Lumberjacks first-year coach Kevin Smalley said he used a few choice words that might not be appropriate for any publication, and if the East players thought Cloquet was folding, they were wrong. The Lumberjacks got a second goal from Langenbrunner on another power play — making all four Cloquet goals on power plays — to cut the deficit to 5-4. As the game ticked down to its final minutes, Bender caught a long pass from Dane Stoyanoff, his fourth assist of the night, and Bender zoomed in to score with a goal-crashing rush at 13:55.

With the game suddenly tied 5-5, there was no simple way for East to halt the momentum flowing at them. Overtime was a distinct probability in the final minute, when Langenbrunner fired a rink-wide pass from right boards to left, for Branden Matteen. Alertly, East defenseman Luke LaMaster stepped up to intervene, but the puck took a weird hop and skipped over his stick.

Matteen played the ricochet off the left boards and was in clean. Hanson braced, but Matteen drilled his shot in, and the Lumberjacks sent the Northwoods Arena crowd into a frenzy with the apparent winning goal with just over 15 seconds left — officially 16:44, although the scorer incorrectly failed to round the tenths of seconds up, and declared the goal at 16:45.  The crowd was roaring, chanting “Sieve, sieve,” at Hanson, as the ensuing faceoff took place.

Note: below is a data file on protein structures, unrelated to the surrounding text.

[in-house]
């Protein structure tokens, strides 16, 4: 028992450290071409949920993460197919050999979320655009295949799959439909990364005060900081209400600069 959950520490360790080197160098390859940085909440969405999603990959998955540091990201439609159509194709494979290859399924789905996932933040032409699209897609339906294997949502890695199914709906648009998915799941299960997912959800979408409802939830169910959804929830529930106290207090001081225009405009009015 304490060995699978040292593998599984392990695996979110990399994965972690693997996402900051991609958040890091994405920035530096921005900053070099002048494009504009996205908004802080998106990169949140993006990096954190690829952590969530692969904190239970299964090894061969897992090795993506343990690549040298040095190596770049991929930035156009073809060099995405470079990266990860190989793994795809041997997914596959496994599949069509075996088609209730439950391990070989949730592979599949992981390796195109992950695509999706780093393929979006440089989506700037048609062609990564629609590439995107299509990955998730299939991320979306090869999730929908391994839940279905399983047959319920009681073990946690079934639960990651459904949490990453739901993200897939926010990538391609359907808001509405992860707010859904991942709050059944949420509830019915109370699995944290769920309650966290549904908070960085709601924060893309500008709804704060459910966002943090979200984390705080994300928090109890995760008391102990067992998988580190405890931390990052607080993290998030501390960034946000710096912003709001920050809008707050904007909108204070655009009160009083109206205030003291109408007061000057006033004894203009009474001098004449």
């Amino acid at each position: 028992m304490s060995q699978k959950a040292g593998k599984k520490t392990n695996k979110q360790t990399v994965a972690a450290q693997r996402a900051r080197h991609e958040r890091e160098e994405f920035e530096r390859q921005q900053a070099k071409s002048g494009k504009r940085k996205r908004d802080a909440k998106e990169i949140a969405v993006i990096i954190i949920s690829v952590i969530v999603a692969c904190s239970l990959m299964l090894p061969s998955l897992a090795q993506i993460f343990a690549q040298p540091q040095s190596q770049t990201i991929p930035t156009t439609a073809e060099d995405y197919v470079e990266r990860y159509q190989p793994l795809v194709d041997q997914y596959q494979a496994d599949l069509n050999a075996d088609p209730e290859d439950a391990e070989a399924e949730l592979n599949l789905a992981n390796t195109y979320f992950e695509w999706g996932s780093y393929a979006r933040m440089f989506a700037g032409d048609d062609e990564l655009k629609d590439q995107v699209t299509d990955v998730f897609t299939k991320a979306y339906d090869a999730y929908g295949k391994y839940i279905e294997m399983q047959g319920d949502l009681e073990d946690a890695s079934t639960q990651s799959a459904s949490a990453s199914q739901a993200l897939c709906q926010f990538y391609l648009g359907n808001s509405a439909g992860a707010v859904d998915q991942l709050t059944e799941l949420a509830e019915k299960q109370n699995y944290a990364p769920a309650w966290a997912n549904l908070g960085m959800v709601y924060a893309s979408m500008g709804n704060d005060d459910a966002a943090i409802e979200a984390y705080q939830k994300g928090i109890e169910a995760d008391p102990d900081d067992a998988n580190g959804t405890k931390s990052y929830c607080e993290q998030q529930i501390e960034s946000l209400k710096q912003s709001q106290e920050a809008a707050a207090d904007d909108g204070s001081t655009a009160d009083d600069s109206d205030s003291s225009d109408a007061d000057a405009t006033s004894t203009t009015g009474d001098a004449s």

The Greyhounds tried to rush, but went offside, stopping the clock with 8.4 seconds remaining. That gave Randolph the chance to pull Hanson for a sixth attacker, and Branden Baker went out to join the top line of Ryder Donovan centering Mageau and Garrett Worth. The crowd was still chanting “Sieve” at Hanson, in the East goal, when Donovan got the faceoff to Worth, who broke up the right boards and zipped a perfect pass across the slot, right to Baker. No panic involved, Baker was free to pick his spot, and he drilled 10-footer between Carlson’s skates for the 6-6 tie, with the clock showing 4.1 seconds. That means the official time should be 16:55, although it was announced, and listed, as 16:56.